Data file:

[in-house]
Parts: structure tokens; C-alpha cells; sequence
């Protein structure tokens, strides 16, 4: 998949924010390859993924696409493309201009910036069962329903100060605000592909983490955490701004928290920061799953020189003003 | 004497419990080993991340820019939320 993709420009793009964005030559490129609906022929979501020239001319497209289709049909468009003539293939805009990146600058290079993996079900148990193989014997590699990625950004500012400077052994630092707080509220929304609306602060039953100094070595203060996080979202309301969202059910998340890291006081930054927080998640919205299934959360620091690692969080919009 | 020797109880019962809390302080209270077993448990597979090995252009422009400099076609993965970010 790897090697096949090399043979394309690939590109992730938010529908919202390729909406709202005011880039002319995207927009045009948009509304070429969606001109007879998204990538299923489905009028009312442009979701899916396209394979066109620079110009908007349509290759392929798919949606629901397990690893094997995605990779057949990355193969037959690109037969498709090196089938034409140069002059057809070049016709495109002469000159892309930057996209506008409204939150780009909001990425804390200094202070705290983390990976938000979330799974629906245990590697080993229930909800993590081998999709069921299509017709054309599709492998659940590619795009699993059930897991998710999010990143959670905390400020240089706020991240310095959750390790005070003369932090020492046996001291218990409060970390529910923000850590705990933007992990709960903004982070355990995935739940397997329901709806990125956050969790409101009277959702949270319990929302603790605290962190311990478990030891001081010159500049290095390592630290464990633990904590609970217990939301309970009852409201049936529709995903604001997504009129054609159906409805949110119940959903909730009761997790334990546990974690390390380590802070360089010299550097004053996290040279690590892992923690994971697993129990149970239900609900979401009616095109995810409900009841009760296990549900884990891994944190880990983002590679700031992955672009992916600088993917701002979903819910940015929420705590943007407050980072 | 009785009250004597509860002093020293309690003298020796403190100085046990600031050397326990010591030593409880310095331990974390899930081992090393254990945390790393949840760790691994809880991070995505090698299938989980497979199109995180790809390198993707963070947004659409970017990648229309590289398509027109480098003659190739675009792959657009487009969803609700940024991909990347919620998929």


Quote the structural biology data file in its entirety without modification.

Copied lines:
[in-house]
Parts: structure tokens; C-alpha cells; sequence
């Protein structure tokens, strides 16, 4: 998949924010390859993924696409493309201009910036069962329903100060605000592909983490955490701004928290920061799953020189003003 | 004497419990080993991340820019939320 993709420009793009964005030559490129609906022929979501020239001319497209289709049909468009003539293939805009990146600058290079993996079900148990193989014997590699990625950004500012400077052994630092707080509220929304609306602060039953100094070595203060996080979202309301969202059910998340890291006081930054927080998640919205299934959360620091690692969080919009 | 020797109880019962809390302080209270077993448990597979090995252009422009400099076609993965970010 790897090697096949090399043979394309690939590109992730938010529908919202390729909406709202005011880039002319995207927009045009948009509304070429969606001109007879998204990538299923489905009028009312442009979701899916396209394979066109620079110009908007349509290759392929798919949606629901397990690893094997995605990779057949990355193969037959690109037969498709090196089938034409140069002059057809070049016709495109002469000159892309930057996209506008409204939150780009909001990425804390200094202070705290983390990976938000979330799974629906245990590697080993229930909800993590081998999709069921299509017709054309599709492998659940590619795009699993059930897991998710999010990143959670905390400020240089706020991240310095959750390790005070003369932090020492046996001291218990409060970390529910923000850590705990933007992990709960903004982070355990995935739940397997329901709806990125956050969790409101009277959702949270319990929302603790605290962190311990478990030891001081010159500049290095390592630290464990633990904590609970217990939301309970009852409201049936529709995903604001997504009129054609159906409805949110119940959903909730009761997790334990546990974690390390380590802070360089010299550097004053996290040279690590892992923690994971697993129990149970239900609900979401009616095109995810409900009841009760296990549900884990891994944190880990983002590679700031992955672009992916600088993917701002979903819910940015929420705590943007407050980072 | 009785009250004597509860002093020293309690003298020796403190100085046990600031050397326990010591030593409880310095331990974390899930081992090393254990945390790393949840760790691994809880991070995505090698299938989980497979199109995180790809390198993707963070947004659409970017990648229309590289398509027109480098003659190739675009792959657009487009969803609700940024991909990347919620998929």